2001 Protest Leaders Urge Youth To 'Build On Our Accomplishments'
The Cincinnati Black United Front and the Ohio Justice & Policy Center are adding their support to those calling for systemic changes following the killing of George Floyd and other injustices. It's a fight members of the CBUF know well and have been fighting for 20 years.
Program Director Iris Roley is a long-time community organizer and was instrumental in the collaborative agreement that came out of the 2001 protests in Cincinnati following the death of Timothy Thomas. The agreement has been held up as a model for communities across the country and it is in the process of being refreshed.
Roley spoke to a gathering of what appeared to be largely people in their late teens and twenties.
"I know everybody has a lot of feelings and thoughts," she said. "What we want to do is give you the right information so you can go back and build. This is not about what I think, this is about what I fought for. ... We want to give you the framework so you don't get divided up and nothing gets done."
She implored this new era of protestors to learn and build on what those who came before them worked for because the fight isn't over.
"I don't know anybody in the history of this country that has done the work that we have done here in Cincinnati. I know it's not enough but, please, don't stand on our sacrifices and stomp on them. Some of us too lost our spouses. Some of us lost our children in juvenile court. Some of us lost our property. Some of us lost our jobs, and then some of us lost our minds - that's how deep it is. This is not a sprint, and you all have demonstrated that you can stick it out."
The Rev. Damon Lynch argued 70% of tax dollars go toward public safety, yet African Americans and people of color don't feel safe. He called for some of those funds to be redirected to helping people police their own communities, so that "safety becomes our issue; safety becomes a community issue."
He also encouraged protestors to think about working for change, pointing to major companies headquartered in Cincinnati like Procter & Gamble and Kroger, yet there's still a lack of access to grocery stores in communities of color. The issues, leaders point out, go beyond the police to systemic injustices and disparities.
"We should have been marching well before George Floyd," Lynch said. "We should've marched on Kroger, on Procter, on (City Hall) ... on Fifth Third, because there's got to be a change and you all are the change."
He told protestors this is their time to lead, and when the marches and protests are over, he said, you can't disappear. He also warned them not to lose sight of the bigger picture. For example, he points to the changes and gentrification throughout Over-the-Rhine in the years following the 2001 protests that pushed out the people who once lived there.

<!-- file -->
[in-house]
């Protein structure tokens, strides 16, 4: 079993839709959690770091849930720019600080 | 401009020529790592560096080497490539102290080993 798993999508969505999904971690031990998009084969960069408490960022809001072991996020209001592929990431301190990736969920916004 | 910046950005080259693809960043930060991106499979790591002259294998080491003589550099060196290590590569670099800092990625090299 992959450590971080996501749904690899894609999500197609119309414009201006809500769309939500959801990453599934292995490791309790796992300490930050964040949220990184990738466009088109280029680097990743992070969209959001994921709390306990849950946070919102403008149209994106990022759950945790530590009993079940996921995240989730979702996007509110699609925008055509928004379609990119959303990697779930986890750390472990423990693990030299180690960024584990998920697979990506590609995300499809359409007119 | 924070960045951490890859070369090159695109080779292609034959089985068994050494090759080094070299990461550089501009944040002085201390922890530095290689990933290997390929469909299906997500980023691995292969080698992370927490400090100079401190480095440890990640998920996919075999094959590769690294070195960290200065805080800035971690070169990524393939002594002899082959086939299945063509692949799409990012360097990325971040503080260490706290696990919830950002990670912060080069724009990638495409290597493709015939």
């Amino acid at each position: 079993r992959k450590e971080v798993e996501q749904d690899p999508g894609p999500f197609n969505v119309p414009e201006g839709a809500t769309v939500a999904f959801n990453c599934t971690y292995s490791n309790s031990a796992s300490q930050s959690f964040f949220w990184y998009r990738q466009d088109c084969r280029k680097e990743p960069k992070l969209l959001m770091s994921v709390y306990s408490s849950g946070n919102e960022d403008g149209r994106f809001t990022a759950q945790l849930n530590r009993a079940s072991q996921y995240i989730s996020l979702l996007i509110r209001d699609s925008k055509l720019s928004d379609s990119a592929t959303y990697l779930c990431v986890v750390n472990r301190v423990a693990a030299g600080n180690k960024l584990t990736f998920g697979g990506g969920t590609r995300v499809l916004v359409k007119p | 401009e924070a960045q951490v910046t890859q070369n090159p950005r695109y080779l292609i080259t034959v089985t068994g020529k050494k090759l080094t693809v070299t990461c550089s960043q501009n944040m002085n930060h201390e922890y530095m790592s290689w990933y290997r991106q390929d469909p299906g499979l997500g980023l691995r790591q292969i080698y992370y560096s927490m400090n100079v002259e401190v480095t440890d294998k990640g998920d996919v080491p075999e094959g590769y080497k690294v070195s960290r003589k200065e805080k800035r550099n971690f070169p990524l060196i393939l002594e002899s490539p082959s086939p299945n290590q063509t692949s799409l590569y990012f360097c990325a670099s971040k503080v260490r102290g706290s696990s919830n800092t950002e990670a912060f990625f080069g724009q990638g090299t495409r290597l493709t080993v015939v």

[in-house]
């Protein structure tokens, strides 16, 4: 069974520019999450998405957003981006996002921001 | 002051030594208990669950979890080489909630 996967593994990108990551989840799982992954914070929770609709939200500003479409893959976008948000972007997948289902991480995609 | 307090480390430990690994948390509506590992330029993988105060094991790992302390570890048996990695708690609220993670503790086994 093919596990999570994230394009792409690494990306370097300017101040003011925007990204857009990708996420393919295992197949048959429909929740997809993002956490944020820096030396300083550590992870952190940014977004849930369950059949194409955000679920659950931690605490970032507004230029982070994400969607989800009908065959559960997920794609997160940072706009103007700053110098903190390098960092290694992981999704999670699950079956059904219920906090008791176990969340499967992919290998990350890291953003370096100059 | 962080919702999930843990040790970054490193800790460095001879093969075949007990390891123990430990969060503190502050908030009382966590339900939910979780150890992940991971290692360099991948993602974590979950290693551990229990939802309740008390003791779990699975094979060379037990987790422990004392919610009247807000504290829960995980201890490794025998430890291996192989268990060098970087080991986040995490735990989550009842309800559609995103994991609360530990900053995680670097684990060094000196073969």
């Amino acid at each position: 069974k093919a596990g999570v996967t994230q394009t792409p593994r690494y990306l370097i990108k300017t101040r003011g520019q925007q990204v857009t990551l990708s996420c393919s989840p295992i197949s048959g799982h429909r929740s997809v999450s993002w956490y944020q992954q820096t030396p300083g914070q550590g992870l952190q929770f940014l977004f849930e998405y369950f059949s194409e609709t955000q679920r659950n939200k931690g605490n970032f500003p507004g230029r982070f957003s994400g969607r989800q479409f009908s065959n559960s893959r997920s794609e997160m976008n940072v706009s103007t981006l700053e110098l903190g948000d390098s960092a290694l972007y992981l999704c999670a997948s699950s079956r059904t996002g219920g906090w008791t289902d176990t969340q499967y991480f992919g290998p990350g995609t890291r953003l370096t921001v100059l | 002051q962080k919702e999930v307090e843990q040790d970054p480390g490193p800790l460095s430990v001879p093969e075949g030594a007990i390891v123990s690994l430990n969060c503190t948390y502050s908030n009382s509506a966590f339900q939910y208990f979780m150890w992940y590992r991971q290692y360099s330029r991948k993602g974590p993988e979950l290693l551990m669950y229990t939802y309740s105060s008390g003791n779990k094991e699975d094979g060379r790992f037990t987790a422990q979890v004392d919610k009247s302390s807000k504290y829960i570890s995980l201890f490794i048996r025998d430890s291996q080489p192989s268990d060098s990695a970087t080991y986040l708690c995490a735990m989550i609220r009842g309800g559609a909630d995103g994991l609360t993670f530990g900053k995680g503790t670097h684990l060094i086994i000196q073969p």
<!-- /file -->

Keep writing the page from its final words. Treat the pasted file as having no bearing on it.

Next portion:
"While we were marching and fighting a righteous fight and a just fight, they were planning. So now where the people that I used to pastor used to live, it's million dollar condos and sushi bars," Lynch said.
Klarke Griffith is one of the new group of young people leading protests today. "Today we are all here to dismantle a system that perpetuates unequal employment, unequal education, (and) unequal housing for people of color and black people around this world," she said. "We are here today because we are tired."
She encouraged people to vote, not just in November, but in every election to ensure their voices are heard and that people are elected who can do something about the issues at hand.
WVXU's Democracy & Me spoke with Griffith earlier in the week and you can see the video here.
Cincinnati Mayor John Cranley in a letter says he's inviting the CBUF and leaders of these new protests to discuss their recommendations.
"Let us have productive discussion(s) about what changes need to occur to move forward and how we can accomplish that together," he wrote. "It is clear that people like me need to listen."
The Cincinnati Black United Front is issuing a set of demands they say address police accountability along with racial equity during the pandemic. Likewise, the Ohio Justice & Policy Center (OJPC) issued a set of eight recommendations for dealing with disparities made evident during the pandemic.
Civil rights attorney Al Gerhardstein says there needs to be: full funding for the Citizen Complaint Authority; bias tracking in arrest data; a youth problem solving team to help with interactions between youth and the police; a public safety academy in Cincinnati Public Schools to train homegrown first responders; a new community dialogue; and the collaborative agreement refresh begun in 2017 needs to be put on the front burner.
You can read the OJPC's recommendations below: